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Dec
27
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Dec
26
comment How can I pool bootstrapped p-values across multiply imputed data sets?
@tomka. I would certainly do the same as D L Dahly, and study the within and between imputation distributions. In order to integrate both types of distributions, we need to combine them in some way. My suggestion is to simply mix them.
Dec
20
answered How can I pool bootstrapped p-values across multiply imputed data sets?
Oct
23
revised How to get pooled p-values on tests done in multiple imputed datasets?
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Oct
23
answered How to get pooled p-values on tests done in multiple imputed datasets?
Oct
23
comment Analyzing multiply imupted data from Amelia in R: Why do results from zelig and mice differ?
It seems that as.mids2() does not produce a proper mids-object. It returns 5 imputations instead of 15.
Jul
15
answered Learn a joint distribution from incomplete samples
Jul
4
comment How to combine multiple imputed datasets?
If you don't know where the missing data are, you'll need to backcalculate them from the imputed data. This will incorrectly classify points as observed if, by happenstance, all imputations for that cell are identical across the m data sets. As a consequence, the diagnostics may incorrectly label imputed points as observed points (in mice terminology: some red points are incorrectly plotted as blue points). However, this does not affect the validity of the statistical inferences. So, with some extra effort, you can.
Jul
4
comment How to combine multiple imputed datasets?
Just pool! There is no theory that allows us to do this. But there is no theory that forbids this either.
Jul
4
comment How to combine multiple imputed datasets?
Yes, you can, but you need to transform the multiply-imputed data into a mids object in order to use the standard mice post-imputation functions for repeated analyses, diagnostics and pooling. The next version of mice (2.18) will include an as.mids function that does this, but it requires the original data to be present. It won't (yet) handle the case where we don't know where the missing data are.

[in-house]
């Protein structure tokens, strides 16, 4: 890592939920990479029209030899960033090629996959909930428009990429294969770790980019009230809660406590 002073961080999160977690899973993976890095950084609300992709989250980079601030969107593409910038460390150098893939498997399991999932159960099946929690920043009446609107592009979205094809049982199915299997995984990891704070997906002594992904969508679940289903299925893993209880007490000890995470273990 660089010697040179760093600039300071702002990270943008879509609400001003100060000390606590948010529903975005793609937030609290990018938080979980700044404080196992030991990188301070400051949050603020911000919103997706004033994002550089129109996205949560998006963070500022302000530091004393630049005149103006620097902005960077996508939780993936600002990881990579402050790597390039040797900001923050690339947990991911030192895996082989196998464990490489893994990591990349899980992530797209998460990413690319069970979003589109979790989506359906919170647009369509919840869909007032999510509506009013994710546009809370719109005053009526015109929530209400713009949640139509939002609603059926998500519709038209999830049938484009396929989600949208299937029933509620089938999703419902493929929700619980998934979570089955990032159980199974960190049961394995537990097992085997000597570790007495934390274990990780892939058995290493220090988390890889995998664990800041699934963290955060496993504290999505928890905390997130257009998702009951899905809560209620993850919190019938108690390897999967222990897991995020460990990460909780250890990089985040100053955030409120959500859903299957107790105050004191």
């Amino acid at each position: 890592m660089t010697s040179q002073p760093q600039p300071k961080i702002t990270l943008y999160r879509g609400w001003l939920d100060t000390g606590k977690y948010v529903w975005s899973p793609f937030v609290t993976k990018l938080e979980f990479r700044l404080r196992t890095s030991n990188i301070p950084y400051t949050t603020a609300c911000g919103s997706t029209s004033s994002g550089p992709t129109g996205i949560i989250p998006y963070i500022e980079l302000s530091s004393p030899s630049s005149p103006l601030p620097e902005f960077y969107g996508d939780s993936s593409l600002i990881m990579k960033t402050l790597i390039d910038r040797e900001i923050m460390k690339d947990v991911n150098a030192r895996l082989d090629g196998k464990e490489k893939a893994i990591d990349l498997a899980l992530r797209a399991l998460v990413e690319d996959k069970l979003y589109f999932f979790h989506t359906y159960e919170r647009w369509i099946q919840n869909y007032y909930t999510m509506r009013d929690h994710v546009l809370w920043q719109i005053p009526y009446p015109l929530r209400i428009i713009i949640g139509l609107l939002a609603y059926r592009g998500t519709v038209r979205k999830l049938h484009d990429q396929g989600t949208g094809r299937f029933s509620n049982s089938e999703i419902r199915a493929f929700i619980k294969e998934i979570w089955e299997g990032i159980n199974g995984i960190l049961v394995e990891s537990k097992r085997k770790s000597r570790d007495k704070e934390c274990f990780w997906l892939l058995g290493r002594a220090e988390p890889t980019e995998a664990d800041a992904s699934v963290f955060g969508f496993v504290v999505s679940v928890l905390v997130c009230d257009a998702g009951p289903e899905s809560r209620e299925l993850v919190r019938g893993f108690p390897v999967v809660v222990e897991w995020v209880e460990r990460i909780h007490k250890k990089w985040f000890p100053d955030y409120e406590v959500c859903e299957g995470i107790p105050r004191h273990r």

Jul
4
comment How to combine multiple imputed datasets?
The statement finaldata <- complete(data, "long") in [mice][1] does the same. It can also produce other shapes, e.g. a broad matrix or repeated matrix. [1]: cran.r-project.org/web/packages/mice/index.html "mice"
Jul
4
comment How to combine multiple imputed datasets?
Averaging data is bad because it inflates correlations. The real question is why you think you need a single imputed data set. Everything that you can do with a single data set, you can do on a multiply-imputed data set.
Jul
3
answered Selecting cases for analysis based on multiply imputed values
Jul
3
answered Means of determining monotonicity of missing pattern other than eyeballing? And how monotone is monotone for the purpose of multiple imputation?
May
27
answered Multiple imputation for variables used to calculate regression weights
Apr
27
comment Estimation with transformations of variables after multiple imputation
Yes, I would also be worried if imputation changes the sign, especially if the effect is significant. So it seems that you need to drill down a bit, and study if and how the imputed values differ from the observed values. For example, plot each x against s, and give the observed and imputed data different colors. Passive imputation means that you calculate the summary variable within the algorithm, so you can use it to impute other incomplete variables.
Apr
27
comment Why does MICE fail to impute multilevel data with 2l.norm and 2l.pan?
Now addressed in mice 2.16 (will stop with an error message).
Apr
27
comment Diagnosing why MICE is crashing R when attempting to impute multilevel data
As Hadley suggested, the problem was in the compiled code, in this case the pan() function. I have added tighter error checking, so the issue is solved in mice 2.16.
Apr
21
comment Imputing a missing variable based on common variables with another data set
You have changed the description of your approach I, and my comment no longer applies.
Apr
15
comment Bootstrapped confidence intervals for the parameters of a linear model applied to multiply imputed data
Thanks for the clarification. In the previous version I missed the step where you redraw the multiply-imputed data for every replication. You will probably need large m to incorporate adequate between-imputation variability. If I understand correctly you will have the following procedure: 1) generate one imputed data set, 2) take a bootstrap sample from that 3) estimate beta 4) repeat 1-3 1000 times, 5) summarize the distribution of 1000 beta's. I think something like this might work, but you really ought to do some simulation to confirm it.